Pogue and his fellow Skylabbers wanted more time to think
Oklahoma State University is a lot of things. Boring is not one of those things.
From the cheese fries and cartoonish t-shirts at Eskimo Joe's – both favorites of George H.W. Bush, who gave the commencement address there in 1990 – to an equally cartoonish tycoon T. Boone Pickens who has donated a pile of money – large bills, no coins – to the university’s athletic programs recently, OSU is always at least entertaining.
Oklahoma State University is known for a lot of things. The university isn’t just famous for newspaper columnists who graduated 21 years ago, animal husbandry and individually wrapped slices of peanut butter (It’s true, OSU developed peanut butter in individually wrapped slices to make PB&J sandwiches even more convenient), but interesting astronauts as well.
Colonel William Pogue,, who died recently at the age of 84, got his Master’s Degree in Mathematics from Oklahoma State University before becoming an astronaut. Pogue wasn’t the first man to walk on the moon but he was one of the last men to pilot Skylab. His mission on Skylab was also the longest on the orbiting space station. One reason it was the longest is because he and the other two astronauts aboard the mission decided to go on strike.
Strikes in space have far shorter picket lines but the reasons for the work stoppage are far more interesting than just wanting more money or longer vacations.
In typical Aggie fashion, Pogue and his fellow Skylabbers wanted more time to think. I mean, how often does a guy get to go orbit the earth. He got tired of spending that magical time working on experiments all day every day.
He wanted a little “me time” to contemplate where he was above the world.
“We had been overscheduled,” Colonel Pogue wrote in one of his books. “We were just hustling the whole day. The work could be tiresome and tedious, though the view was spectacular.”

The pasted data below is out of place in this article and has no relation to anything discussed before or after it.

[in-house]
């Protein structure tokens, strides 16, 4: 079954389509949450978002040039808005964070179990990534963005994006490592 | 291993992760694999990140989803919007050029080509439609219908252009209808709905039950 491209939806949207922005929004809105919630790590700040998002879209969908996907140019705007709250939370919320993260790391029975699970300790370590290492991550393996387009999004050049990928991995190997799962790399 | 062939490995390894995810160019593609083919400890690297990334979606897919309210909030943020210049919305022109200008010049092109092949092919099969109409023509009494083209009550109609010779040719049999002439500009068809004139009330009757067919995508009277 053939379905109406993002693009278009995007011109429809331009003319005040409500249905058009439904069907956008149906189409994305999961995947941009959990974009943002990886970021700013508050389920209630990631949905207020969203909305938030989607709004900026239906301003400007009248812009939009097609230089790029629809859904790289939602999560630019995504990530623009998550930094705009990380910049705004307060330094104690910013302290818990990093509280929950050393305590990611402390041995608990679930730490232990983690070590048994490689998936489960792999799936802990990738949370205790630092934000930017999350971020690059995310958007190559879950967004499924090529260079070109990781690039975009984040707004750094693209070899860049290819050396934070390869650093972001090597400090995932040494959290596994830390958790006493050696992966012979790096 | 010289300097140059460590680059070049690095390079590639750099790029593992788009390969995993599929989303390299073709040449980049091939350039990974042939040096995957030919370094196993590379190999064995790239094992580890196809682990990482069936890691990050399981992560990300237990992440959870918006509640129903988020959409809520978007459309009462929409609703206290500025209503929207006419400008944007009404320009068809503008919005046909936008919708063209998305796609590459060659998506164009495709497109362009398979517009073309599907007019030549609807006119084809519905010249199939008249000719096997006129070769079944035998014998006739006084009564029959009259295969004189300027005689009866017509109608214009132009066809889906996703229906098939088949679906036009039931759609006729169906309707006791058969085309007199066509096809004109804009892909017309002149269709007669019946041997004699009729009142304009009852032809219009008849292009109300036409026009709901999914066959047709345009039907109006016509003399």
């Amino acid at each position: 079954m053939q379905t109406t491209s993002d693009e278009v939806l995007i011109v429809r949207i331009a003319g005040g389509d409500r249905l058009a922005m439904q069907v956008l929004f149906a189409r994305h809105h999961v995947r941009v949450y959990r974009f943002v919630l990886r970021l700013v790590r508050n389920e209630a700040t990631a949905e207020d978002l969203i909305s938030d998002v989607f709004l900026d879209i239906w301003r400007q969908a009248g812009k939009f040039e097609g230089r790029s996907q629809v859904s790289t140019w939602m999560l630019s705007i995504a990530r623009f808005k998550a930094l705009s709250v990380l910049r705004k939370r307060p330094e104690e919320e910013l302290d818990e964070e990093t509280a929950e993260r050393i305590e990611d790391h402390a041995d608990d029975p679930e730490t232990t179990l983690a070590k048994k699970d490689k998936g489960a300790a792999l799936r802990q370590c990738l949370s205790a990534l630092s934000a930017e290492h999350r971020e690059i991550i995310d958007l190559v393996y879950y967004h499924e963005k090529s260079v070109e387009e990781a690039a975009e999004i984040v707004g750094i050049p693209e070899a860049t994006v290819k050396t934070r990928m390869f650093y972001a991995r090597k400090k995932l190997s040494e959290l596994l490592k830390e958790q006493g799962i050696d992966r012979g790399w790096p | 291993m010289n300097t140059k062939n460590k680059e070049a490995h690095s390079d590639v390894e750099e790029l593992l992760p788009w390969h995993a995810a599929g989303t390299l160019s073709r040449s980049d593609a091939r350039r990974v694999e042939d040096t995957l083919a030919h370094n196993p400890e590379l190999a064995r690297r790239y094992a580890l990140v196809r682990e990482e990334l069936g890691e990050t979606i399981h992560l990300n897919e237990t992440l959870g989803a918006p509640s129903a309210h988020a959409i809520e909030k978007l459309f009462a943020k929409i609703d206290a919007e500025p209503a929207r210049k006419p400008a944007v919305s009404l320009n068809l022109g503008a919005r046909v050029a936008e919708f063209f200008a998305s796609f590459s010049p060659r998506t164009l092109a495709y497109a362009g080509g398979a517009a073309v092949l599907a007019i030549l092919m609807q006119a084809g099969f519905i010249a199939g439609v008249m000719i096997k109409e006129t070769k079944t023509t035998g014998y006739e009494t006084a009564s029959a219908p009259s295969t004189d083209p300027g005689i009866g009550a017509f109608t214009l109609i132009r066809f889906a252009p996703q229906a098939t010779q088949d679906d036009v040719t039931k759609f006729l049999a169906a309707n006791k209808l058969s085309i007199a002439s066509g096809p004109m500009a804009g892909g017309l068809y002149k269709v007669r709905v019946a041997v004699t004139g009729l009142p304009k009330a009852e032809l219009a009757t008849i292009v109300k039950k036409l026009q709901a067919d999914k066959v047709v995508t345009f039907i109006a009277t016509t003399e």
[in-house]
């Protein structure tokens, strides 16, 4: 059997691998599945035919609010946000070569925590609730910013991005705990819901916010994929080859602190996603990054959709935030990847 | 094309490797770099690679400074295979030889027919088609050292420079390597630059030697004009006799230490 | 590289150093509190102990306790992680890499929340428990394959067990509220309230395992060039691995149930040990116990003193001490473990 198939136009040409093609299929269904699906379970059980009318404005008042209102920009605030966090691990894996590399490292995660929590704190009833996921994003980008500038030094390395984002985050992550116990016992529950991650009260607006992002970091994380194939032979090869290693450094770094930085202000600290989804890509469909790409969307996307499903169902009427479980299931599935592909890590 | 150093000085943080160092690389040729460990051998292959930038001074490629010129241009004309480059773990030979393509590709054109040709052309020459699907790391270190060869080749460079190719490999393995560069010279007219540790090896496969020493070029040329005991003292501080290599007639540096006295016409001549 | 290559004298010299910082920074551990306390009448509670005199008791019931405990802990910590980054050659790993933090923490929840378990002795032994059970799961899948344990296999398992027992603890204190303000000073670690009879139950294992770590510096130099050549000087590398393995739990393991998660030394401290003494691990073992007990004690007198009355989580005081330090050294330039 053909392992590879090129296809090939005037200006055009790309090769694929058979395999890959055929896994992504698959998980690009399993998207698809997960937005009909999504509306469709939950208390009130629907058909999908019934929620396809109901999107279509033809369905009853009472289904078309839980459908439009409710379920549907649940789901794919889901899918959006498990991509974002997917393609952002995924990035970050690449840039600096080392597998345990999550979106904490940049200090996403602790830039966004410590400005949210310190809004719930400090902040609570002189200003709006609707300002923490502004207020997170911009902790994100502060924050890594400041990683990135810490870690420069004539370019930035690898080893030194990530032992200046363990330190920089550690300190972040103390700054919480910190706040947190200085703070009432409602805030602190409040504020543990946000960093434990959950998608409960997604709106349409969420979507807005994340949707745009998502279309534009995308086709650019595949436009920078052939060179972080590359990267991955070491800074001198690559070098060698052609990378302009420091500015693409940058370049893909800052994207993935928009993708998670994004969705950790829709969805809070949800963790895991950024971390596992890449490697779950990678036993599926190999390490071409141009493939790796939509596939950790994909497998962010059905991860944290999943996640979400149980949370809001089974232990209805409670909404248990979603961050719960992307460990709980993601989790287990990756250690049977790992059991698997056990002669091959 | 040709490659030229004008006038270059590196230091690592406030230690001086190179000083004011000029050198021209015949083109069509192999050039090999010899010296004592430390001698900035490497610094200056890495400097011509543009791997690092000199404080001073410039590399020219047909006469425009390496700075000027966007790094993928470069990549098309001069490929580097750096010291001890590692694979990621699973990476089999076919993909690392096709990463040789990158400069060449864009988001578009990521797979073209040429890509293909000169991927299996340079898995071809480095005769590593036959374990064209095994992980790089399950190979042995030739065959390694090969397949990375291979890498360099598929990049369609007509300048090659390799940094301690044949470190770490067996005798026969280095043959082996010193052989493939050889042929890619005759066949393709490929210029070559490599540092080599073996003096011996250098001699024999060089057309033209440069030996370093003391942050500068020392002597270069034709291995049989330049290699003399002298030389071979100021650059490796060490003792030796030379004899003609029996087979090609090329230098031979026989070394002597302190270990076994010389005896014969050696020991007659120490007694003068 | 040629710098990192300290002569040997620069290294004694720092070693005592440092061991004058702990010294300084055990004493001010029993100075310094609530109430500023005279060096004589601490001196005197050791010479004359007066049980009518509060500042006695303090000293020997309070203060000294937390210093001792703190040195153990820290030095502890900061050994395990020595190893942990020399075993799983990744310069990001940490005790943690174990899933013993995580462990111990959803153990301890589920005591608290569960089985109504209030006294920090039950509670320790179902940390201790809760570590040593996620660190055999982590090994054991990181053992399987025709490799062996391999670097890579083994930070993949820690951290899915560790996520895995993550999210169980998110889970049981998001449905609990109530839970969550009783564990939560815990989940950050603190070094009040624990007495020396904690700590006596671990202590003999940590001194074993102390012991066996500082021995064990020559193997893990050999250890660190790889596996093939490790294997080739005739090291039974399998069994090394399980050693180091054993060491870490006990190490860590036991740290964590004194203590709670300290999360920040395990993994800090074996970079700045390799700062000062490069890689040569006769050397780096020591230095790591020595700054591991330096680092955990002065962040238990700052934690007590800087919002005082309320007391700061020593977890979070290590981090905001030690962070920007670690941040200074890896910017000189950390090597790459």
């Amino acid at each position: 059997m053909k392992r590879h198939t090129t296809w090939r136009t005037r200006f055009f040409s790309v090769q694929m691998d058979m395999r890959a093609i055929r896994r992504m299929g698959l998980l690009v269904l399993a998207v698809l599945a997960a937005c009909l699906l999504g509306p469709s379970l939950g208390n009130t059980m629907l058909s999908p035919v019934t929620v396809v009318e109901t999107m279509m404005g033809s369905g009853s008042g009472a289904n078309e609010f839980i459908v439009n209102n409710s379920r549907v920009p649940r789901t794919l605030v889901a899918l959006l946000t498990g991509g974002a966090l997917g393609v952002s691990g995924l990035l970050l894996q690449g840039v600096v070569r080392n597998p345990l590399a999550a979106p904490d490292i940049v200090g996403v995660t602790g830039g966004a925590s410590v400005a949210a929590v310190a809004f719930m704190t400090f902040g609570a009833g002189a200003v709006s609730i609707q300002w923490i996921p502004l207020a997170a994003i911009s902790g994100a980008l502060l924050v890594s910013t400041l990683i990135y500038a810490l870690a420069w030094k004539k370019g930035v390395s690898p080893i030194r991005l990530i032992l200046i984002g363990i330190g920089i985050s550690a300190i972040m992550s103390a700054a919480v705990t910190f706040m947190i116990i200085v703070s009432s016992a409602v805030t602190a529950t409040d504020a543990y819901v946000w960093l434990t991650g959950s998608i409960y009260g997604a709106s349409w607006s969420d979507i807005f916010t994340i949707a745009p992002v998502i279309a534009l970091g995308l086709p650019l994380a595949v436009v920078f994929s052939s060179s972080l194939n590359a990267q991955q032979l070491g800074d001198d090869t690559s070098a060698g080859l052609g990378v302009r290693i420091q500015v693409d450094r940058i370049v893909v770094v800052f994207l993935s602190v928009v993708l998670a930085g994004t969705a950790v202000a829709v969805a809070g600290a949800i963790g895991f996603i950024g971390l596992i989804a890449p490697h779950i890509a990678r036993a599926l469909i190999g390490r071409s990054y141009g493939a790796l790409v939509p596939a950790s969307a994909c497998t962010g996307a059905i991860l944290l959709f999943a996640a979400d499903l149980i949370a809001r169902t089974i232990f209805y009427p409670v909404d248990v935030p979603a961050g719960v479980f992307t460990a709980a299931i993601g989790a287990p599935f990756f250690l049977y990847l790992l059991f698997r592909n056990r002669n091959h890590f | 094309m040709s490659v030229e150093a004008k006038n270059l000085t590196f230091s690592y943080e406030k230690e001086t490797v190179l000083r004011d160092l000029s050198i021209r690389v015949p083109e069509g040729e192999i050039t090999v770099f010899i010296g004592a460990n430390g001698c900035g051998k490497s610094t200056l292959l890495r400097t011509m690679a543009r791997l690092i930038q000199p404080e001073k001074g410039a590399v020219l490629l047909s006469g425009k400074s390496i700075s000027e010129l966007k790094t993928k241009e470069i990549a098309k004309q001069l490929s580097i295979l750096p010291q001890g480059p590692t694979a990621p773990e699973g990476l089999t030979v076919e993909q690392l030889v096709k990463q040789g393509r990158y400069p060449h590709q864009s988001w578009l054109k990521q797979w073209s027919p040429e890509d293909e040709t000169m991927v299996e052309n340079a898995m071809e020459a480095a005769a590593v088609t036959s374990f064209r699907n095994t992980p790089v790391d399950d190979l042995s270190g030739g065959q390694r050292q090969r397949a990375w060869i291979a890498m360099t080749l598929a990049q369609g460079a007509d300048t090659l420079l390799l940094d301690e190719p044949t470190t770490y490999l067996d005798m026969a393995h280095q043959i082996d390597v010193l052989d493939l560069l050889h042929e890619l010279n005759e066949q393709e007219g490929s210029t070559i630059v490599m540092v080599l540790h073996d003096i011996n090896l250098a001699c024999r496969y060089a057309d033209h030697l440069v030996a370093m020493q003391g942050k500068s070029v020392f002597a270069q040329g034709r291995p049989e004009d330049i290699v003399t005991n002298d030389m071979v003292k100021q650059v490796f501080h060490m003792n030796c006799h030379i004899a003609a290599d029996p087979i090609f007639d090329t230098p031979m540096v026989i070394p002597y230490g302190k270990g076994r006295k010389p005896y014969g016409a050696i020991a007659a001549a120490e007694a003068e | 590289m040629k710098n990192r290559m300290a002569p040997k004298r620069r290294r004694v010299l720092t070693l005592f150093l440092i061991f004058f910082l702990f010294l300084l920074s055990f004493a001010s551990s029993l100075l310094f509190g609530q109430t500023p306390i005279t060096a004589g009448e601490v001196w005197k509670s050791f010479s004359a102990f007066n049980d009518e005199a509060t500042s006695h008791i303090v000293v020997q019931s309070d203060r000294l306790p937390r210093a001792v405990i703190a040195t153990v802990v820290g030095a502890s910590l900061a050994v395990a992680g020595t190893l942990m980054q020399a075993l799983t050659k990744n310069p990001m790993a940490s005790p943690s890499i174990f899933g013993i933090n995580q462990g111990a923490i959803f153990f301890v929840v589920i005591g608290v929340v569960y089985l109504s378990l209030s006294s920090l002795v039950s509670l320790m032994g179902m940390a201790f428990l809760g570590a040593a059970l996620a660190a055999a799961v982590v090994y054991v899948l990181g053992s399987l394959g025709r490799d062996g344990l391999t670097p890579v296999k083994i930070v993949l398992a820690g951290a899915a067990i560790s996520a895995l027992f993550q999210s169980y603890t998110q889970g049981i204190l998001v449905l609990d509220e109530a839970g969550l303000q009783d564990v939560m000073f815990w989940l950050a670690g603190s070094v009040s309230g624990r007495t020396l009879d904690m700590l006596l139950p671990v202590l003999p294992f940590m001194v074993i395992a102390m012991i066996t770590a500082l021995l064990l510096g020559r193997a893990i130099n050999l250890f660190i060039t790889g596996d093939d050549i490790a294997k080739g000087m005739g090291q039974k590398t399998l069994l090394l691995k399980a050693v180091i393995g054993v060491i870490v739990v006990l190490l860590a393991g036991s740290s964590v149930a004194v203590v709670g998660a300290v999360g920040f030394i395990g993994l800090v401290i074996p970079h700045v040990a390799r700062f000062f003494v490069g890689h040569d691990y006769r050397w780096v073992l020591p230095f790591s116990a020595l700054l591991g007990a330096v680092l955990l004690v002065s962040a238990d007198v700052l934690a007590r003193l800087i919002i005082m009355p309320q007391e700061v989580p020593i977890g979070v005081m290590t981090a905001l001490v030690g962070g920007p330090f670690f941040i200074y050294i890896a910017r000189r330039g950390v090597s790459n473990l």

According to a New York Times report on his death, “(Pogue) told interviewers that he was particularly proud of contributing to spacecraft improvements in such facilities as toilets, showers, sleeping hammocks, exercise equipment, kitchens and a line of special plastic sacks known in the high-altitude trades as vomitus bags.”
If you were impressed that OSU grads developed sliced peanut butter, you have to be mesmerized by my fellow alum’s work on anti-gravity barf bags.
But Pogue went even further by writing a children’s book called “How Do You Go to the Bathroom in Space?”
His autobiography called, “But for the Grace of God: An Autobiography of an Aviator and Astronaut,” was released in 2011. Fellow astronaut Alan Bean said of Pogue’s autobiography, “But for the Grace of God is one of the two best memoirs ever written by an astronaut and should be required reading for every pilot or astronaut aspirant. In his book, Pogue packages his adventure-filled life into easy-to-read, inspiring tales that move swiftly from page to page. They are filled with his reverence for his family, God, nature, and mankind.”
I can’t wait to read his memoir. I hate that Pogue was already dead before I discovered I shared an alma mater with the man who led a strike on Skylab when I was three years old.
I would love to have found him at Eskimo Joe's and bought him some cheese fries and listened to some stories.
They would have been anything but boring.
Kent Bush is the publisher of the Butler County Times Gazette and can be reached at: email@example.com